HOT DOCS World Premiere — Special Ed — from Award-Winning Director John Paskievich; Produced by Spellburg Pictures Inc. and CSA Award-winners Merit Motion Pictures; Starring Ed Ackerman
TORONTO and WINNIPEG, March 20, 2013 /CNW/ - To some he's a nonconformist and a dreamer, a modern-day Don Quixote, a genuine artist, obsessed with the alphabet, whose masterpiece remains perpetually beyond his reach, and a rare individualist in a world where quiet desperation is the general rule of survival.
And to those who know him really well, Ed Ackerman is a walking catastrophe, lost to his implausible ambitions, a manipulator of the truth or maybe a misguided genius, and definitely a procrastinator. Above all, regardless of one's viewpoint, he's one giant irritant.
When Ed, the one-time protégé of the National Film Board's vaunted animation studio — his award-winning collaboration with poet Colin Morton, Primiti Too Taa, was a world-wide festival and art house hit in the late 1980s — decides to leave a legacy for his three children (all virtual strangers to him now, after two failed marriages and lost custody battles), he buys three derelict houses in a rundown corridor on the bad side of Winnipeg and announces grand plans to renovate and redeem them.
Trouble is, Ed, 52, is broke, and has next to no experience in house construction, nor the faintest idea about how to begin his massive projects, let alone how to finish them. Finishing, we learn in Special Ed, multi-award-winning documentary filmmaker John Paskievich's remarkable study of an artist in the dog days of a 20-year downward spiral, is Ed's biggest problem.
He can't finish anything, complains Ed's son, Brandon, who is persuaded by his father to become his sidekick in the renovation farce. And to his credit, Brandon stays on through thick and thin, until Ed's sideline dramas — playing fast and loose with city planning and zoning officials, running a rag-tag campaign first for Parliament, then for mayor, presenting himself as a rugged spokesman for the dispossessed, venting his dreams of creating a great animated movie about the alphabet — threaten to drag him under as well.
Paskievich says he chose the title Special Ed for three reasons. First, Ed Ackerman is truly a special personality, like no other. The title also implies some type of undiagnosed learning disability. While Ed rejects being labeled, he freely admits that his inability to spell caused him enormous anguish in school.
"And finally, Ed's house renovation projects are partially motivated by his dream to establish a studio where he can complete an alphabet animation film that he hopes will serve as a form of special education for teachers to use with kids who have problems with spelling, reading and writing," explains Paskievich, whose films Unspeakable and If Only I Were An Indian have also premiered at past Hot Docs festivals.
Ed's ongoing relationships with the distinctive "personalities" of the individual letters in the alphabet are referenced in the film in clever stop-action sequences that are the core of his presentation to Winnipeg municipal authorities defending his claim to the endangered derelict houses.
Avoiding sentimentality and the kind of "nostalgia for the mud" trap that quirky character studies often fall into, Paskievich watches dispassionately, over three years, as his subject's plans unravel and Ed's increasingly antic behaviour alienates those who might have been willing to help his dreams come true.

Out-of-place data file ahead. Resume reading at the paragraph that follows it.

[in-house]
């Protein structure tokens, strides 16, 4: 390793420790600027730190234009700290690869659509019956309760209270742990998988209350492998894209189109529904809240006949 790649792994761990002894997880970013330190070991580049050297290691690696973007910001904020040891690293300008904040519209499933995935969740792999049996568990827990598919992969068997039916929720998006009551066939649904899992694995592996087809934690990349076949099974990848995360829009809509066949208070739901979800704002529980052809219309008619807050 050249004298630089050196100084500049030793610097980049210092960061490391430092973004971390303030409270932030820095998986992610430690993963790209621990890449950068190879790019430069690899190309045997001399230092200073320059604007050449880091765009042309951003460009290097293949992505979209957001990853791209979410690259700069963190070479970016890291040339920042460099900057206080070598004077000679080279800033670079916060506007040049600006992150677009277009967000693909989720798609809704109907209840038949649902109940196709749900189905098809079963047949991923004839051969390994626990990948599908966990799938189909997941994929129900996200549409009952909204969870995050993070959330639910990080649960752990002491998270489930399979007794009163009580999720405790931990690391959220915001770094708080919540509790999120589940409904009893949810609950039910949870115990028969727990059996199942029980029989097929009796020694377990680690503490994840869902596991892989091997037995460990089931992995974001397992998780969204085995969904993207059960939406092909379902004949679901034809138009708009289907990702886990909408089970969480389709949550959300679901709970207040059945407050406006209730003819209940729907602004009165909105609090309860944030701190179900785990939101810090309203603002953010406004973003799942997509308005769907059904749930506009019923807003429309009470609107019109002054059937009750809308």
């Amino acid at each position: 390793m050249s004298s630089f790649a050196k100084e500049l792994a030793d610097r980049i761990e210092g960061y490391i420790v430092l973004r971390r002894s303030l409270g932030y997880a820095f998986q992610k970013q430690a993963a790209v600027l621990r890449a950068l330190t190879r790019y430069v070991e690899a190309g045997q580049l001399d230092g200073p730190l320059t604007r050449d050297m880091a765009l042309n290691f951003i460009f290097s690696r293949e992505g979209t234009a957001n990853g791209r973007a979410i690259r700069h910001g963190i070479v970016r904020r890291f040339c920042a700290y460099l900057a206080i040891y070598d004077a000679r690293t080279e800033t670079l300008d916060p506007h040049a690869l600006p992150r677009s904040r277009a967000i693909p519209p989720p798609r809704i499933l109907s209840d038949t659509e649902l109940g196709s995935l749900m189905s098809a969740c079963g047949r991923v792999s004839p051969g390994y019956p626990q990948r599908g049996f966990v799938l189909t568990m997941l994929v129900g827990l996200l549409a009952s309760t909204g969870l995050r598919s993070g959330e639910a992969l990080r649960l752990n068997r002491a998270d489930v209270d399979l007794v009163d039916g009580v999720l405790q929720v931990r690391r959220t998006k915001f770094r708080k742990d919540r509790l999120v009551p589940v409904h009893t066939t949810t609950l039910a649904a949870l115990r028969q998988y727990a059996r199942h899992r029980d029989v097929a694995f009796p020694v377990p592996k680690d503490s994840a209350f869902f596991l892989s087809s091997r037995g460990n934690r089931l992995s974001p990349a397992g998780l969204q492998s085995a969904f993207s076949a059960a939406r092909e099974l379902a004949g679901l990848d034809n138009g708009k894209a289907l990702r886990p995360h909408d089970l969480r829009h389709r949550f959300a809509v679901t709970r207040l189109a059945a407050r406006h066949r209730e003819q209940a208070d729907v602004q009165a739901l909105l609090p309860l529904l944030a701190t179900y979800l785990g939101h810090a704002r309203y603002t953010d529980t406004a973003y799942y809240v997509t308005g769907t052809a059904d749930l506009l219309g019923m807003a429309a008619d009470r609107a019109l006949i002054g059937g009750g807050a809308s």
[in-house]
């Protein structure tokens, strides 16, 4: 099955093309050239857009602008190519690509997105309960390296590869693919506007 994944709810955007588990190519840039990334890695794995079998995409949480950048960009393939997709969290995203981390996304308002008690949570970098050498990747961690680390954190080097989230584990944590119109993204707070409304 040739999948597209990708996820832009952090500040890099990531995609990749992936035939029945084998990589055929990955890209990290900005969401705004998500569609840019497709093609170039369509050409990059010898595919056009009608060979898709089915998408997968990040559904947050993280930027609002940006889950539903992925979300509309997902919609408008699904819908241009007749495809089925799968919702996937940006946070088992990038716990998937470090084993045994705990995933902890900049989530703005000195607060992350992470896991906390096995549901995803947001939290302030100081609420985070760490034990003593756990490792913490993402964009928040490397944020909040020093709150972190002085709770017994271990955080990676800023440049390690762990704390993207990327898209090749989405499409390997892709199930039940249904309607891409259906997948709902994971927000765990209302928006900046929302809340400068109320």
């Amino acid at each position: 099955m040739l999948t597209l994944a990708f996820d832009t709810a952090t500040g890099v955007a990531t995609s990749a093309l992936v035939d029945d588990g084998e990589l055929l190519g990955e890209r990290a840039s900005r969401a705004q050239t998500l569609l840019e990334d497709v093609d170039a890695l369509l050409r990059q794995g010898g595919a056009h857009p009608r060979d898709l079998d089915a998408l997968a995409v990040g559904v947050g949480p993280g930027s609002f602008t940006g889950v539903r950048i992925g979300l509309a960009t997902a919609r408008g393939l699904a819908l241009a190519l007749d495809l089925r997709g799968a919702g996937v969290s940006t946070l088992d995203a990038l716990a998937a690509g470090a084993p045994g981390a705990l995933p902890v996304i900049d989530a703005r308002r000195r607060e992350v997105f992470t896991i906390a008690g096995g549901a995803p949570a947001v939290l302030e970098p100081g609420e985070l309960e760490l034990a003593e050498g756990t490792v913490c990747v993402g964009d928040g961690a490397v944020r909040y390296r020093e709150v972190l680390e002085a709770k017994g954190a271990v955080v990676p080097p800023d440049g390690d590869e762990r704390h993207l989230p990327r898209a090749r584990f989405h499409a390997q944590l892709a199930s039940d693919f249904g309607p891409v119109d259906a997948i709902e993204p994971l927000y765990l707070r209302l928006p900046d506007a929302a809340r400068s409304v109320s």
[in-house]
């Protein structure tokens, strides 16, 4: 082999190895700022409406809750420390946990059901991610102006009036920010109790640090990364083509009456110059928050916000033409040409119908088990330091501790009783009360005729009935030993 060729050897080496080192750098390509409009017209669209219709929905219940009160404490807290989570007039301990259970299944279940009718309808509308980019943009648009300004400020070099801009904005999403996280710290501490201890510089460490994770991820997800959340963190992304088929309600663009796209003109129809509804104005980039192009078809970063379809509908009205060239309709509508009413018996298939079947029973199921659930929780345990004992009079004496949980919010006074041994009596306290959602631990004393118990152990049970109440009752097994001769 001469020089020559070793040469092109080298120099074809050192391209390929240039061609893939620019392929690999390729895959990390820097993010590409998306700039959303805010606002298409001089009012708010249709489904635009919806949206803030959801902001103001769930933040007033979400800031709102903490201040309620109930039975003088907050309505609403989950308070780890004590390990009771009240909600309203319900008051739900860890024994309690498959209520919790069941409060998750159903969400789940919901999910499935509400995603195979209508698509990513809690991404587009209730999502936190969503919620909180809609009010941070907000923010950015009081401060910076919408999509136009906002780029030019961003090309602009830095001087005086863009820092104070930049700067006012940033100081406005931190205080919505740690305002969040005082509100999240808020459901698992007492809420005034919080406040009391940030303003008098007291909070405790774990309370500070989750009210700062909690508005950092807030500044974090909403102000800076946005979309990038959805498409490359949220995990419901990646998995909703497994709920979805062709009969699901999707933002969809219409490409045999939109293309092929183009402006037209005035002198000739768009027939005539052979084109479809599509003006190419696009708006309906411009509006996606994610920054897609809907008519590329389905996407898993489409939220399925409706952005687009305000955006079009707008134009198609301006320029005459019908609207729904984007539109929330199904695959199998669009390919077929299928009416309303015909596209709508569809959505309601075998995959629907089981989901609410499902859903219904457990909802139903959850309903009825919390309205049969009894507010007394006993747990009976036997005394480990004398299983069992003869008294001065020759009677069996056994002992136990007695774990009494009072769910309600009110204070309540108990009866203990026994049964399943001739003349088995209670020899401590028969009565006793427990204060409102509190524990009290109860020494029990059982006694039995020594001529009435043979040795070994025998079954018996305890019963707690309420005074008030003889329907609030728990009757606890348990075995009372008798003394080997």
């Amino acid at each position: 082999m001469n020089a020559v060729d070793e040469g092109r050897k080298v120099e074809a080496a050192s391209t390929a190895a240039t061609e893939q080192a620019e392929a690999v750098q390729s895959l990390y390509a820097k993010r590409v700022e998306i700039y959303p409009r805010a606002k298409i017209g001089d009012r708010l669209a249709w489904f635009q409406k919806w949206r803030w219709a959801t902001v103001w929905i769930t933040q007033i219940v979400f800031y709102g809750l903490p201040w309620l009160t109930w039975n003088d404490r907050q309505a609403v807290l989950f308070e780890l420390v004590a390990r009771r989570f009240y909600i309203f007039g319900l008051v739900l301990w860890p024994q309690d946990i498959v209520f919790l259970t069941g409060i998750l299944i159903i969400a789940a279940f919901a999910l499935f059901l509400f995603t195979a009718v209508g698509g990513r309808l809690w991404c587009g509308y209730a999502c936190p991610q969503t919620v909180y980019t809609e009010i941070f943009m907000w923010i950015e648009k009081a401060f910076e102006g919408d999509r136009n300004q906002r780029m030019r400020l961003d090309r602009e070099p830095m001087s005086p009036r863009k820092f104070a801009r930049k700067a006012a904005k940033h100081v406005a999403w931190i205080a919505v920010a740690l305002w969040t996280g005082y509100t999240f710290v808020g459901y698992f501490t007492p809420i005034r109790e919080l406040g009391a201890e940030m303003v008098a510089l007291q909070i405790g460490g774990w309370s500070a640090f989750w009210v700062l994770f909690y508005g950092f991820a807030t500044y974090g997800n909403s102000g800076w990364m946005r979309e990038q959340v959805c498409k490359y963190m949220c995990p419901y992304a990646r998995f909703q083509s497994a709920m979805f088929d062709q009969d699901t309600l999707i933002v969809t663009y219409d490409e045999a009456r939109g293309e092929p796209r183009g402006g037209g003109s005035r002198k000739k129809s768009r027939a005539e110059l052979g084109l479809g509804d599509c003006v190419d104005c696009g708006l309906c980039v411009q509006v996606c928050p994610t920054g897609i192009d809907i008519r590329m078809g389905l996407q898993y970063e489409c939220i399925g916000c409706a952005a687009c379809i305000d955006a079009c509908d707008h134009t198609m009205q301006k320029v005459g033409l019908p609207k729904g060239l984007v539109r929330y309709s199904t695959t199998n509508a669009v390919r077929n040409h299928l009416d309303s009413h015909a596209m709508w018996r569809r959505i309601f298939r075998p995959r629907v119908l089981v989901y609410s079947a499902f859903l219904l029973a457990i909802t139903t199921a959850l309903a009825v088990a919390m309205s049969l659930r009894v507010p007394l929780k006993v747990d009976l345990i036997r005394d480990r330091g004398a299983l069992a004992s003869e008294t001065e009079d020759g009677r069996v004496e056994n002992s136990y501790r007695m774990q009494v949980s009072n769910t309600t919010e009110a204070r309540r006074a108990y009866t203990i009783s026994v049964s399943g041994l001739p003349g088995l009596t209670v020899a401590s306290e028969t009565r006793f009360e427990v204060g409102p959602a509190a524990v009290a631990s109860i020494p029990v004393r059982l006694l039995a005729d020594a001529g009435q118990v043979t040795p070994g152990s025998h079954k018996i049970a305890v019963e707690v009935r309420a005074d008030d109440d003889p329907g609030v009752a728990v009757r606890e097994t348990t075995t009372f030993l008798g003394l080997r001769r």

In addition to Ed's son, disaffected characters in his story include a loving girlfriend, a well-intentioned neighbour, a homeless friend in need of companionship, and the long-suffering by-law inspectors whom the film's anti-hero so relentlessly provokes.
"Ed never lets a solution get in the way of a good problem," says Paskievich.
"Maybe I should write a self-help anger management manual for people who find themselves dealing with Ed — housing inspectors, judges, the police, film producers, neighbours friends, relatives. It would be a bestseller in Canada."
Co-producer Merit Jensen Carr, executive producer and president of Winnipeg-based Merit Motion Pictures, has known Ed for 30 years.
"His story is so endlessly fascinating that when I saw John's footage, I just had to be a part of it," she says.
"John has made a film that provokes all the important questions about how artists and eccentrics collide with society."
Is Ed special? Paskievich's film asks. If so, in what sense? Is he a playful illusionist whose passion and peccadilloes make him a true visionary, beyond judgment?
Is Ed a harmless huckster of pipe dreams who gets by on the kindness of strangers, on comic Chaplin-esque responses to a world too tough to navigate?
Or is there a whiff here of madness, the kind that often accompanies then corrodes genius, when fears of failure continually prevent any kind of progress, let alone success?
In the end, viewers of this compelling portrait, shot on the streets of Winnipeg, will have to find their own answers. Infuriating and perverse as Ed is, Paskievich provides a glimpse of something in his subject's wounded soul and mind that begs our understanding, admiration and compassion.
Whether we see it too says as much about our own humanity as it says about Ed Ackerman and his Sisyphean travails.
Special Ed screenings at Hot Docs:
Mon. April 29, 6 p.m., TIFF Bell Lightbox 3
Tues. April 30, 10.30 a.m., ROM Theatre
Sat. May 4, 9.15 p.m., Innis Town Hall
Screening with Citizens Against Basswood
SOURCE: Merit Motion Pictures
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